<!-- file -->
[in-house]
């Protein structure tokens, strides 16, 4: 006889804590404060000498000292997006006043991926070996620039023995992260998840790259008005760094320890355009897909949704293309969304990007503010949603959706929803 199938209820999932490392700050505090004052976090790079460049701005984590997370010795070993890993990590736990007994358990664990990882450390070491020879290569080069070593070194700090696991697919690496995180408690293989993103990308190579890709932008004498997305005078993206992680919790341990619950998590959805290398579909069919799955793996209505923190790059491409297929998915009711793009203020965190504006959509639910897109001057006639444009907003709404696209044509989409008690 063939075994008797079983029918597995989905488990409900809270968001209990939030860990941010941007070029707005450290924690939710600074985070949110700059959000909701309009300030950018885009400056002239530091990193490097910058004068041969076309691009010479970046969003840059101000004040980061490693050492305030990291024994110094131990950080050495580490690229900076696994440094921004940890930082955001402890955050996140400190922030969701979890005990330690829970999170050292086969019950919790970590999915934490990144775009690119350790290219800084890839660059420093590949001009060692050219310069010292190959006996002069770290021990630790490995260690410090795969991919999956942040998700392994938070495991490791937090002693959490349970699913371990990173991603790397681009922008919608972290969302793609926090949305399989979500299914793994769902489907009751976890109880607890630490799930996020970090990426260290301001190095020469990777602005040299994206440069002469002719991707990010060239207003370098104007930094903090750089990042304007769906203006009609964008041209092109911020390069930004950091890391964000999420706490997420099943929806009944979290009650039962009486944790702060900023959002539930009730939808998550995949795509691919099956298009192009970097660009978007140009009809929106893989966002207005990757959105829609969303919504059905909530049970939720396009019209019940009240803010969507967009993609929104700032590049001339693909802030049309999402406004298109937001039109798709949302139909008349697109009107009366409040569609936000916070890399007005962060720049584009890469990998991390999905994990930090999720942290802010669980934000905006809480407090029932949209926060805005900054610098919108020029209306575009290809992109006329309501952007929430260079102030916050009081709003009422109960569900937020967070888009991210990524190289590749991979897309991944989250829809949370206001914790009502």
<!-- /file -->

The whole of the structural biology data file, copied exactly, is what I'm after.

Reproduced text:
[in-house]
């Protein structure tokens, strides 16, 4: 006889804590404060000498000292997006006043991926070996620039023995992260998840790259008005760094320890355009897909949704293309969304990007503010949603959706929803 199938209820999932490392700050505090004052976090790079460049701005984590997370010795070993890993990590736990007994358990664990990882450390070491020879290569080069070593070194700090696991697919690496995180408690293989993103990308190579890709932008004498997305005078993206992680919790341990619950998590959805290398579909069919799955793996209505923190790059491409297929998915009711793009203020965190504006959509639910897109001057006639444009907003709404696209044509989409008690 063939075994008797079983029918597995989905488990409900809270968001209990939030860990941010941007070029707005450290924690939710600074985070949110700059959000909701309009300030950018885009400056002239530091990193490097910058004068041969076309691009010479970046969003840059101000004040980061490693050492305030990291024994110094131990950080050495580490690229900076696994440094921004940890930082955001402890955050996140400190922030969701979890005990330690829970999170050292086969019950919790970590999915934490990144775009690119350790290219800084890839660059420093590949001009060692050219310069010292190959006996002069770290021990630790490995260690410090795969991919999956942040998700392994938070495991490791937090002693959490349970699913371990990173991603790397681009922008919608972290969302793609926090949305399989979500299914793994769902489907009751976890109880607890630490799930996020970090990426260290301001190095020469990777602005040299994206440069002469002719991707990010060239207003370098104007930094903090750089990042304007769906203006009609964008041209092109911020390069930004950091890391964000999420706490997420099943929806009944979290009650039962009486944790702060900023959002539930009730939808998550995949795509691919099956298009192009970097660009978007140009009809929106893989966002207005990757959105829609969303919504059905909530049970939720396009019209019940009240803010969507967009993609929104700032590049001339693909802030049309999402406004298109937001039109798709949302139909008349697109009107009366409040569609936000916070890399007005962060720049584009890469990998991390999905994990930090999720942290802010669980934000905006809480407090029932949209926060805005900054610098919108020029209306575009290809992109006329309501952007929430260079102030916050009081709003009422109960569900937020967070888009991210990524190289590749991979897309991944989250829809949370206001914790009502």